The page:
Business Intelligence and Excel: Happily Married? - InformationWeek

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9/30/2007
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Business Intelligence and Excel: Happily Married?

Are spreadsheets a good match with business intelligence systems entrusted with providing consistent, reliable insight? The latest BI-Excel integrations let you have your spreadsheet-based analysis and always-validated, up-to-date data, too. Which add-in, plug-in or native link is right for you?

Cindi Howson
In the world of business intelligence, Microsoft Excel is considered by many to be the number-one BI tool. Business people and IT have a love-hate relationship with Excel when it comes to BI because the one thing it does so well — enable rich, individual analysis — can wreak havoc on an organization’s efforts to ensure consistent information. Spreadsheets gone wild undermine business intelligence. Multiple versions of the truth abound, data chaos ensues and organizations end up dumber than when they were without that Excel-enabled analysis.

I've worked with companies that have banned exporting data from BI tools to Excel altogether. I’ve also worked with users who have decried other BI tools, demanding that all data be delivered directly to Excel.

After years of haggling, it seems everyone can now have what they want, with the latest round of BI-Excel integration efforts solving all the world’s problems (okay, not all, but most). Here's a closer look at what leading vendors including Cognos, Business Objects, SAP and Microsoft are doing to make BI and Excel a happy couple.

BI and Excel: The Early Days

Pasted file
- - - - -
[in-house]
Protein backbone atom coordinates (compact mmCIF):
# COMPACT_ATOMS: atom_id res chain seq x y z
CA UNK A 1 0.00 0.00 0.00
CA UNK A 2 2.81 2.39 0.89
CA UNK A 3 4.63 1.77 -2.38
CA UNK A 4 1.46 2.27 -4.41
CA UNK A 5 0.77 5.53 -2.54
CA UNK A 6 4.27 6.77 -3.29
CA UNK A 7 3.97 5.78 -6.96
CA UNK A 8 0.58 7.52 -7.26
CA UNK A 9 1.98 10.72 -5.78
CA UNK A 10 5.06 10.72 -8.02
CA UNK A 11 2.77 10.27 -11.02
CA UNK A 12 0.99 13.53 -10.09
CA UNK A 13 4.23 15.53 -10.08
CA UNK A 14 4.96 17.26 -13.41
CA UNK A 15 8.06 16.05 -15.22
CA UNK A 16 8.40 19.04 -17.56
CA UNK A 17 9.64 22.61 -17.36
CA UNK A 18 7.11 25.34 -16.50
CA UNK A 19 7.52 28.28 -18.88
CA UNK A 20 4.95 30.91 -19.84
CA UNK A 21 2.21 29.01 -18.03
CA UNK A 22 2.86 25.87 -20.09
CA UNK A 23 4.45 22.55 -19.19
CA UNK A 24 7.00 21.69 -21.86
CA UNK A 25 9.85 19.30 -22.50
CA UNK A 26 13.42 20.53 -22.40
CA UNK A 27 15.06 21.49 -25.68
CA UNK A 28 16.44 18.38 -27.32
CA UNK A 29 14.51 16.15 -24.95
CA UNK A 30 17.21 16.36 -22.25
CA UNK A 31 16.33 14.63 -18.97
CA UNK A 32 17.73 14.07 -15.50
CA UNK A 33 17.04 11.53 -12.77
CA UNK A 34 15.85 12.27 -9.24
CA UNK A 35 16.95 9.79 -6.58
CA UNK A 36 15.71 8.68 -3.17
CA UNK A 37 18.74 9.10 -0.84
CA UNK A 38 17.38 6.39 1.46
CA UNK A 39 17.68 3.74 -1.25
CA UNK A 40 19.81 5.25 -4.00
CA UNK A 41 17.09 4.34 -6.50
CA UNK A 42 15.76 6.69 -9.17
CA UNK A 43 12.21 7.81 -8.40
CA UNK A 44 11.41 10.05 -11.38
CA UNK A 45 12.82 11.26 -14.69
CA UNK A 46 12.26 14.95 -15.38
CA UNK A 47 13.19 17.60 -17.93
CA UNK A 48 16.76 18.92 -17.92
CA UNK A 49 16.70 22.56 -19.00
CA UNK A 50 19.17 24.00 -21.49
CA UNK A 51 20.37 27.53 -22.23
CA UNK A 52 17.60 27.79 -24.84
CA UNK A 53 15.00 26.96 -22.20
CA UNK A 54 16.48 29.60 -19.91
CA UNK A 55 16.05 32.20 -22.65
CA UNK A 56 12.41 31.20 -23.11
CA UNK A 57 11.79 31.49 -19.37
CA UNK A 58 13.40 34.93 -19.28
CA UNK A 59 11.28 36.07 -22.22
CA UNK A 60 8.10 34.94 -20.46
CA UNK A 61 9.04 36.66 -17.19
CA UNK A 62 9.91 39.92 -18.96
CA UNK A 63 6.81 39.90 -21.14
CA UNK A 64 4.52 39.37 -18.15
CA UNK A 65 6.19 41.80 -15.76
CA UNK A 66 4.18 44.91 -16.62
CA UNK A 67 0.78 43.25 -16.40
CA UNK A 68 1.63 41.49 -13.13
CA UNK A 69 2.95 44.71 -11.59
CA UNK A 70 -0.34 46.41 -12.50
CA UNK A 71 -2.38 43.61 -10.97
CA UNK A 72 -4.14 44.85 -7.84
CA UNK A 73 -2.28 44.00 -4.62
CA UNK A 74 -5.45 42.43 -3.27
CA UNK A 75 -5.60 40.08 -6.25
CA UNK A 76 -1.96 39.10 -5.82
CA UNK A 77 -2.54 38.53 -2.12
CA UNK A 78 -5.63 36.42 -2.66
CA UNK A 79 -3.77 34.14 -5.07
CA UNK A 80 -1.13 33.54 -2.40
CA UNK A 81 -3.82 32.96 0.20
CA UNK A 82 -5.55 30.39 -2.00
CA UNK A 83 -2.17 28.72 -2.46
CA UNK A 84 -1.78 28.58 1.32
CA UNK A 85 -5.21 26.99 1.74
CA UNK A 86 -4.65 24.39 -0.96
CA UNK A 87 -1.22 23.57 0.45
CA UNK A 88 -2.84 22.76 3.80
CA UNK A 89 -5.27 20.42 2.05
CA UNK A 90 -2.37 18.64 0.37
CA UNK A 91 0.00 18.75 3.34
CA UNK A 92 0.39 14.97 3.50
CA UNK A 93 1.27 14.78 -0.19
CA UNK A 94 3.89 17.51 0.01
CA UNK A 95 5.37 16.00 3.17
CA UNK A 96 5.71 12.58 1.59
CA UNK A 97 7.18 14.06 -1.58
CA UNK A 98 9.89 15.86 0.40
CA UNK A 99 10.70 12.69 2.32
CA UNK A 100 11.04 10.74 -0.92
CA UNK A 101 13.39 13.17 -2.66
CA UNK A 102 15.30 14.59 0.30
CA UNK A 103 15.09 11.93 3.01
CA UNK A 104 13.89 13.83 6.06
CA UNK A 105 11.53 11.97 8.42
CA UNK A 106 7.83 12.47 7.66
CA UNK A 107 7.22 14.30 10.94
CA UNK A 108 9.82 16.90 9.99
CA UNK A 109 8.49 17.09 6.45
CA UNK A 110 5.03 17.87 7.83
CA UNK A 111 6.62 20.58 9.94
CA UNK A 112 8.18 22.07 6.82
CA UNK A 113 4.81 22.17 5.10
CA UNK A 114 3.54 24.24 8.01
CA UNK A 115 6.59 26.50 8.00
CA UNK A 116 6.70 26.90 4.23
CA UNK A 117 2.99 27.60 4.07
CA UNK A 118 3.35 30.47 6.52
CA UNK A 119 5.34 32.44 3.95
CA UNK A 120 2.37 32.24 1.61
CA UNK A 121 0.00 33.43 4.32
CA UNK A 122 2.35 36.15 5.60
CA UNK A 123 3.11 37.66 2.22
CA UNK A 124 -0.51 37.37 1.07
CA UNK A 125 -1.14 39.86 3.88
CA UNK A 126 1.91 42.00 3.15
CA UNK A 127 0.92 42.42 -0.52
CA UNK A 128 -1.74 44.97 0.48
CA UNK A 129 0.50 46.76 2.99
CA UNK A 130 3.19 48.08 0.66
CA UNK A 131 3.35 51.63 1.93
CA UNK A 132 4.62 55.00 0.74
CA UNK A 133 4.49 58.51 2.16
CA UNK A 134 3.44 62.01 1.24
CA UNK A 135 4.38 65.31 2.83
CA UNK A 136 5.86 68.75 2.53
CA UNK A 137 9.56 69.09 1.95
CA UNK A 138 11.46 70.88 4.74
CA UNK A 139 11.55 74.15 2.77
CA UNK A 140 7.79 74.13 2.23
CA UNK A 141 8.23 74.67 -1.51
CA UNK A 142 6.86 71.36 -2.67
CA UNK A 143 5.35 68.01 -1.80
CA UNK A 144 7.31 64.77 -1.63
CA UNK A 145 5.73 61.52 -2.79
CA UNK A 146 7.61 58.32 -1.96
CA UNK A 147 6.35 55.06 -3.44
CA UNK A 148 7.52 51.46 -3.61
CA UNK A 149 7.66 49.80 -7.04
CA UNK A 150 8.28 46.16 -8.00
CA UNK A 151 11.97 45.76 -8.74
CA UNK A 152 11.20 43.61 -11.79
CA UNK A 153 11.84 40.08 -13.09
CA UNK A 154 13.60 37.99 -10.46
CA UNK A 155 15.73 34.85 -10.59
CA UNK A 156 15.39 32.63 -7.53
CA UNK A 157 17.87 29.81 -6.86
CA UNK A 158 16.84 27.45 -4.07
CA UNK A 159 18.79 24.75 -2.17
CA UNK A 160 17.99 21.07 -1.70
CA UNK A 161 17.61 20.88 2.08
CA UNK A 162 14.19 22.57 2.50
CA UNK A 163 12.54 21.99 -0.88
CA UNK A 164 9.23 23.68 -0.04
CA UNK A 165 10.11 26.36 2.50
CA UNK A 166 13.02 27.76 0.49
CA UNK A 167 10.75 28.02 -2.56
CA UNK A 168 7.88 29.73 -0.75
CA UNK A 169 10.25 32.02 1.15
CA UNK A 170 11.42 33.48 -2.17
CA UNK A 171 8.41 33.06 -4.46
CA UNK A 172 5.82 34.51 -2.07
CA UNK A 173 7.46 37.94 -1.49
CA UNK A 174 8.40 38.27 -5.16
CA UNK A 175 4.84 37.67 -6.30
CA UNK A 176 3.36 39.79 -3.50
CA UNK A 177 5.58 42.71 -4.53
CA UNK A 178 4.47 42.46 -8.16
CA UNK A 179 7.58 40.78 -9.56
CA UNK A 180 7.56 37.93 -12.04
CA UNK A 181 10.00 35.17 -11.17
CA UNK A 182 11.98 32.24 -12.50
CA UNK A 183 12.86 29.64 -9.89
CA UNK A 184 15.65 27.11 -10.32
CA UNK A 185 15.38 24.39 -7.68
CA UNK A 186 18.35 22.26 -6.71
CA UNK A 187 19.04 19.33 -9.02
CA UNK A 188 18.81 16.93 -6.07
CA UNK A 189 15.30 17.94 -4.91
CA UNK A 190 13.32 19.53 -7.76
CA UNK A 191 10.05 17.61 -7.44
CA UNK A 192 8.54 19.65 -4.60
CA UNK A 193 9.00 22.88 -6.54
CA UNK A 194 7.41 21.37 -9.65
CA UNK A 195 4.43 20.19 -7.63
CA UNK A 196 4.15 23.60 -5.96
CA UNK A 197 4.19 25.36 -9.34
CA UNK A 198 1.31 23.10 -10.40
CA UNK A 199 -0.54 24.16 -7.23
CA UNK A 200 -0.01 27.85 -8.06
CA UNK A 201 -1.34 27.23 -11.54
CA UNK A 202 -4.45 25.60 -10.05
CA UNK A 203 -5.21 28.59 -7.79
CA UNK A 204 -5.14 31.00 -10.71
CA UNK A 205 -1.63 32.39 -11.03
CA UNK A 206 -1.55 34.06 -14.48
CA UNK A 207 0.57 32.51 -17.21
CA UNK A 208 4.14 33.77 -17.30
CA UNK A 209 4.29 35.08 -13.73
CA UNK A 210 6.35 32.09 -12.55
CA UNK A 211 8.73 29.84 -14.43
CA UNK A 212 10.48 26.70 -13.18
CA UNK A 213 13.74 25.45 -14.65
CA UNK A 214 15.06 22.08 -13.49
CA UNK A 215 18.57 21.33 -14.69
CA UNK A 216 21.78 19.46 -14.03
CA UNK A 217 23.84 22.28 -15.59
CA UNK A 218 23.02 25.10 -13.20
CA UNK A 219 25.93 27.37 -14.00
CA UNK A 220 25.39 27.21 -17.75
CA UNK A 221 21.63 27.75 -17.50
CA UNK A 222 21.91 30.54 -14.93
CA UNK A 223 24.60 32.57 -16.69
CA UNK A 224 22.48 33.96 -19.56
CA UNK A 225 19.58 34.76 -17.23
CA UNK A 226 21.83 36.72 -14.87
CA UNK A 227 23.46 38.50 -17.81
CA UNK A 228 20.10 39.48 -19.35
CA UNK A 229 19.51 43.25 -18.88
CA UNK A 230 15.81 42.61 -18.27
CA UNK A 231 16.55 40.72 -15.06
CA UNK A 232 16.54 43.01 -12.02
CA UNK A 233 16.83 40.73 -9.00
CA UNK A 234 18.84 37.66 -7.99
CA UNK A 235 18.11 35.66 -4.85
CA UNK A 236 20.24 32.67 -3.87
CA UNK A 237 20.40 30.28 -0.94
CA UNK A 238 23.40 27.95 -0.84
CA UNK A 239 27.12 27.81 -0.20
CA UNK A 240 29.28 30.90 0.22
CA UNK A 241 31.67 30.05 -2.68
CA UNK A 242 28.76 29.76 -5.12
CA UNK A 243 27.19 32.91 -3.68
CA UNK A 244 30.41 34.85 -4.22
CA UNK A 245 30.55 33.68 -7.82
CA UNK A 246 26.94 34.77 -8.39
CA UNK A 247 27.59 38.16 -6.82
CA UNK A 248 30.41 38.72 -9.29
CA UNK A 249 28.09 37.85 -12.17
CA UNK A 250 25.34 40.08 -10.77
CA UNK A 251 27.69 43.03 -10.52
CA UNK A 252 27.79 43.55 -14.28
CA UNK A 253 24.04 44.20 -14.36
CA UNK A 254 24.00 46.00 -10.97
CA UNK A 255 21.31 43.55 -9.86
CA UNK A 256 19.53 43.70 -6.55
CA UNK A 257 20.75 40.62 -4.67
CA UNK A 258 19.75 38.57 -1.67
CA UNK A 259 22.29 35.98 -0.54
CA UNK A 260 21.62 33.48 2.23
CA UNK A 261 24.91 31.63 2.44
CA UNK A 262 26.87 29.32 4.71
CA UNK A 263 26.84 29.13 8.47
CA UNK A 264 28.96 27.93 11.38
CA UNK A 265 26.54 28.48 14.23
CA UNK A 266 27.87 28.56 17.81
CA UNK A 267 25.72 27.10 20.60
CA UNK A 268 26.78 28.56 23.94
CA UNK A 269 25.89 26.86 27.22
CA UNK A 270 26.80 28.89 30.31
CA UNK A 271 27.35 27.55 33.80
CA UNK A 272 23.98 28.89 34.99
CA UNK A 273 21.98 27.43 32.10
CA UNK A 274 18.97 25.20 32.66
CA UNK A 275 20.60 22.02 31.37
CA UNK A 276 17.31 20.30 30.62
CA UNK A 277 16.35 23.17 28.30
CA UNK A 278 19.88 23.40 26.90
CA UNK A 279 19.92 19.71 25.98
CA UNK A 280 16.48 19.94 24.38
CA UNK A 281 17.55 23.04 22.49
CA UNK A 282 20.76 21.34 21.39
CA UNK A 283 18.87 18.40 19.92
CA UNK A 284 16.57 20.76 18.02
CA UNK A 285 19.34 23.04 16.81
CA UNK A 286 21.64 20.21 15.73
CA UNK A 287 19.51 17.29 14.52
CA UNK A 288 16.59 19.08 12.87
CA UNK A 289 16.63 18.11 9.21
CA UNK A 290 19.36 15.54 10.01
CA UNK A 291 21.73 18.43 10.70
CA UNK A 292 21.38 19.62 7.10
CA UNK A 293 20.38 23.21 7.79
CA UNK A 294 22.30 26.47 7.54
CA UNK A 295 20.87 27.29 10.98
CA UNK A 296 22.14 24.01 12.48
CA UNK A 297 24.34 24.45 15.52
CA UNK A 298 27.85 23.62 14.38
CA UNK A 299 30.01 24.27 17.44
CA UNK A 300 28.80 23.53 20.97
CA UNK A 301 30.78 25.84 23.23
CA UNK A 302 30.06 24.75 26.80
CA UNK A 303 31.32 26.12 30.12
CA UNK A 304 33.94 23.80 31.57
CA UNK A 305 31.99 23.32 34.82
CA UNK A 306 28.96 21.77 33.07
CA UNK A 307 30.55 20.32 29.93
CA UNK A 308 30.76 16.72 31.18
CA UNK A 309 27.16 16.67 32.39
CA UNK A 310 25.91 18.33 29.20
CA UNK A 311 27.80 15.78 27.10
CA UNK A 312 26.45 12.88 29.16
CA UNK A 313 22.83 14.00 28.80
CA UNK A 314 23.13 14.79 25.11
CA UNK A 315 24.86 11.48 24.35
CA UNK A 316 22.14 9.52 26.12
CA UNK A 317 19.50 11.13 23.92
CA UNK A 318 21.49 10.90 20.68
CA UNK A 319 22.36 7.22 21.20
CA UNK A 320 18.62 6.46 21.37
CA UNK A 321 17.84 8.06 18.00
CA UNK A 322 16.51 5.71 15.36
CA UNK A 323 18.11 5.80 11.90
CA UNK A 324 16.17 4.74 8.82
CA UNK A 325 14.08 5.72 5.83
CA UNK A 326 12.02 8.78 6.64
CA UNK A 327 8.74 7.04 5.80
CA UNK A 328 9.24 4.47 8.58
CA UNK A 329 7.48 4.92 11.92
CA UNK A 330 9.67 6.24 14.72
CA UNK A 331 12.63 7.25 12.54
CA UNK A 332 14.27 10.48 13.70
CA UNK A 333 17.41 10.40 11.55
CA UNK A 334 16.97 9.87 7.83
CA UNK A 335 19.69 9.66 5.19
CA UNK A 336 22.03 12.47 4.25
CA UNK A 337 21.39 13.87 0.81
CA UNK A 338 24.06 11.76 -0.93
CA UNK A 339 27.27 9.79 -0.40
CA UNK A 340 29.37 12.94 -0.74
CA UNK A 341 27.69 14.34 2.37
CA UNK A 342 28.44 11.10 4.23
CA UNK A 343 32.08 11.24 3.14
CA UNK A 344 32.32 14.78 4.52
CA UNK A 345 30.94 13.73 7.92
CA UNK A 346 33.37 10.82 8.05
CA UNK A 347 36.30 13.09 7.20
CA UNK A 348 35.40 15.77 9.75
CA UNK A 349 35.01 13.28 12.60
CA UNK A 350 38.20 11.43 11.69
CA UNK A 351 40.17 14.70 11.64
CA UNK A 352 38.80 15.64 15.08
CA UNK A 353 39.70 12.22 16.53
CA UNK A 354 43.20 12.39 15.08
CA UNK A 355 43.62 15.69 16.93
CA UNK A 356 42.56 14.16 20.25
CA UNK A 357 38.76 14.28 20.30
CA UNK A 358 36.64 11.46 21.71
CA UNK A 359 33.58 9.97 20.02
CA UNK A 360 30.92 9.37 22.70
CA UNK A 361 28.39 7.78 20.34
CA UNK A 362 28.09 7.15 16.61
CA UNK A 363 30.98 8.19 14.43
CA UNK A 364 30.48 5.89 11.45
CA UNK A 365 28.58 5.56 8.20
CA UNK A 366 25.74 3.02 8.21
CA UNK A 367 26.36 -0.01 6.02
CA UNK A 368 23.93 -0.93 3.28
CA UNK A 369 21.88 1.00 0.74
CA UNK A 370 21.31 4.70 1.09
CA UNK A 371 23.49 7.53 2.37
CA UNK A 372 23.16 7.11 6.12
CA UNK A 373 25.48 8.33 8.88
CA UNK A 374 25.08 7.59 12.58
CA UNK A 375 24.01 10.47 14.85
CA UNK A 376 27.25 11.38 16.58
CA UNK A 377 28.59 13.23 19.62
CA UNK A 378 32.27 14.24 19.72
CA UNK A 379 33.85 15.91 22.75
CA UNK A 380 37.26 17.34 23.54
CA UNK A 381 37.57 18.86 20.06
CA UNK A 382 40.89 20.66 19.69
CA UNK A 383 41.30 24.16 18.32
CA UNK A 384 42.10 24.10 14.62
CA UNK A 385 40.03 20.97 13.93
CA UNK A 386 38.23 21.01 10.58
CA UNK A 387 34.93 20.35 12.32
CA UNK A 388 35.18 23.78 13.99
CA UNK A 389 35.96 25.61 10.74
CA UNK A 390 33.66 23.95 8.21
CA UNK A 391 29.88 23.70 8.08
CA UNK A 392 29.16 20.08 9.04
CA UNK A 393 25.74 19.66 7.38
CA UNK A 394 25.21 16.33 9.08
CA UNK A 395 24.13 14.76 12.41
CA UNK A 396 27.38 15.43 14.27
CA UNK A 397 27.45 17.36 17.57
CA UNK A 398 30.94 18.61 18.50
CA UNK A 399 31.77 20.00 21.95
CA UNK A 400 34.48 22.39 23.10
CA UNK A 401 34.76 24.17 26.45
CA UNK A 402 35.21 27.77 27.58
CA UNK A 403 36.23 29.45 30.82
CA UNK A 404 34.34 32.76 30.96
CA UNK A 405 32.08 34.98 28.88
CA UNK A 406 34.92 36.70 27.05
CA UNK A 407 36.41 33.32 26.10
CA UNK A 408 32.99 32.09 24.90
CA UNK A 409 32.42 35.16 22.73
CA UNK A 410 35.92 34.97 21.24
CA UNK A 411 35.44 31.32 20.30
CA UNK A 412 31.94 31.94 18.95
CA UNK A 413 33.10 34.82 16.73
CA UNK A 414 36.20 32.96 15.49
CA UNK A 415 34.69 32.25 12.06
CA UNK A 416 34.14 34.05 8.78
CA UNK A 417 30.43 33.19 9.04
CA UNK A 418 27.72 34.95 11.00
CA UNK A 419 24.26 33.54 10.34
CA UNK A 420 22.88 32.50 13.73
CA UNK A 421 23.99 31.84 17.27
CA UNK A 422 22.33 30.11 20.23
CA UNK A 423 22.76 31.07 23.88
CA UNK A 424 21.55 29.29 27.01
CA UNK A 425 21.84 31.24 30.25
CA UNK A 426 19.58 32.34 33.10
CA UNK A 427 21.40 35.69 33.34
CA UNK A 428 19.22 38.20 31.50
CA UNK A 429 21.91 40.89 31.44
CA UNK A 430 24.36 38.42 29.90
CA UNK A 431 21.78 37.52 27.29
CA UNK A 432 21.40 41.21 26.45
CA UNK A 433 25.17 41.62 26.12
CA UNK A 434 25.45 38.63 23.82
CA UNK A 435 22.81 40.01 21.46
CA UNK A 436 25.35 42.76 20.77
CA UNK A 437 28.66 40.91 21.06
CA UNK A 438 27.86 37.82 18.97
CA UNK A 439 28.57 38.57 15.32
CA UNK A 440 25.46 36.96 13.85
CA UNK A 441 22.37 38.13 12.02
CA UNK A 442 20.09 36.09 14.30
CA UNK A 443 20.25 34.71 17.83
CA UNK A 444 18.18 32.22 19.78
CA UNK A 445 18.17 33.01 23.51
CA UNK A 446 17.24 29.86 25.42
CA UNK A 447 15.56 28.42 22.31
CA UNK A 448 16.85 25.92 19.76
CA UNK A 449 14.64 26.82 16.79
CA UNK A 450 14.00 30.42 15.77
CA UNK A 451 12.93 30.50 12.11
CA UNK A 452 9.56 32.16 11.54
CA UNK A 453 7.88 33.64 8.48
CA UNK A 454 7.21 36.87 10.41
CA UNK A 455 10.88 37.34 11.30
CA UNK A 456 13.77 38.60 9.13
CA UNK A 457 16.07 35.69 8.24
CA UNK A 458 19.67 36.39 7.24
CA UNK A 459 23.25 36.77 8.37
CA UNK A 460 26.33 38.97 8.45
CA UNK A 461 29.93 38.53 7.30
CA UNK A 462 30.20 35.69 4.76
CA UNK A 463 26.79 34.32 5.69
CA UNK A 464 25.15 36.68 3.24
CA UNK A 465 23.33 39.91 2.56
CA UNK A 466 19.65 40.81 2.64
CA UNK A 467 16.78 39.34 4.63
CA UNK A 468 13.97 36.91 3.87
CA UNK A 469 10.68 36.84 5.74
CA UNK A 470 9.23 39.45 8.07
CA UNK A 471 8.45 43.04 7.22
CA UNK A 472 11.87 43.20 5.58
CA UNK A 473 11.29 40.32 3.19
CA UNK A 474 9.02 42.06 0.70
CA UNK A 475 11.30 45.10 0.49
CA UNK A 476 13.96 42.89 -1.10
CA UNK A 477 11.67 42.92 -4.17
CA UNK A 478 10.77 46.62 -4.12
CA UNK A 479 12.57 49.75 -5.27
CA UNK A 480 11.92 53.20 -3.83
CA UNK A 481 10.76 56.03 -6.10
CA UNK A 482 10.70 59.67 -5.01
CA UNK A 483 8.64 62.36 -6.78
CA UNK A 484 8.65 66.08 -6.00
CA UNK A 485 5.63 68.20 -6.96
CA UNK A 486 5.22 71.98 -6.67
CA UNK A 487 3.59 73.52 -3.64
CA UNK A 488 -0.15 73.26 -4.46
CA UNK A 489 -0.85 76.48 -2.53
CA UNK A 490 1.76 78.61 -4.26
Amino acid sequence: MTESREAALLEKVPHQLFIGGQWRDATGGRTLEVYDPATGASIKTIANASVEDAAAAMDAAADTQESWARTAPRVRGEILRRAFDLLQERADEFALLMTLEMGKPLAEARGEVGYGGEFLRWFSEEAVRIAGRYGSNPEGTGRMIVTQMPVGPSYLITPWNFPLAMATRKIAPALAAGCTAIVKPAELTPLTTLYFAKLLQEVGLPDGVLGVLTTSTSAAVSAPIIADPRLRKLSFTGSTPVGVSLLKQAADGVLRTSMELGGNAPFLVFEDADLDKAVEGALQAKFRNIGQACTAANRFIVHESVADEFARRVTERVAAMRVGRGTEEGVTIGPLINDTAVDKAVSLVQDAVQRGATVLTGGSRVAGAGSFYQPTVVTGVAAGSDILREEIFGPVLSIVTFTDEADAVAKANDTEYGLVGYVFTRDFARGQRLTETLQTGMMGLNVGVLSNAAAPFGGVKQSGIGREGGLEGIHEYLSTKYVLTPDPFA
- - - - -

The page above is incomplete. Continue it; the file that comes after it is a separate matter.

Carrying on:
The integration of spreadsheets and BI is nothing new and, in fact, has been evolving over the last 20-plus years. It started in the early 1980s when users would take printed green-bar reports and re-key data into the then leading spreadsheet, Lotus 123. Finally, users could make sense of static data, filtering it, creating graphs, enhancing the information with formulas, and performing what-if analysis! The ability to manipulate the data, design reports and gain insight without having to rely on IT made the spreadsheet the most popular interface for data access.

In fact, love of spreadsheets partly explains Oracle-Hyperion Essbase’s immediate popularity. The initial interface to Essbase (short for Extended Spread Sheet database) was a spreadsheet. Users didn’t have to re-key data for analysis; corporate data was immediately presented to them live from within a spreadsheet. It was only later that the company added a dashboard-style viewer.

Not all the world’s data is in a cube, so striving to satisfy customers, BI vendors added easy ways to export data from a BI report to Excel, opening up a Pandora's box in the process. No more re-keying. No more export, import, convert, save as. But if that didn’t create data chaos fast enough, some vendors have gone so far as to support scheduled exports. So now you can have that data chaos at the speed of a clock. Speaking to users at various conferences, I often hear estimates that more than half of all BI reports are exported to Excel.

Coping With Data Chaos

So what’s wrong with this picture? Users got what they asked for. BI vendors should be applauded for delivering on those requirements, right? The problem is that the ease with which data can be exported to Excel means multiple versions of the truth can be created at a rapid pace. Companies cringe at the prospect of thousands of uncontrolled, unvalidated spreadsheets residing on corporate networks. These uncontrolled, unvalidated silos of information support critical business decisions.

The fall out from errors can be huge. For example, in 2005, gift retailer RedEnvelope shares plummeted when cost of goods sold was underestimated due to a spreadsheet error. The CFO resigned. In another example, Kodak had to restate earnings because too many zeros were erroneously entered in a spreadsheet. While such cases make headlines, a more prevalent problem is that business users spend an inordinate amount of time debating whose spreadsheet is right and where their data came from. These discussions detract from time better spent on the business issues at hand.

To address this problem, some IT departments have gone to the extreme of attempting to ban exports of data to Excel. BI vendors have been working to come up with a better solution, one that gives users the flexibility and familiarity of an Excel interface while ensuring data integrity.

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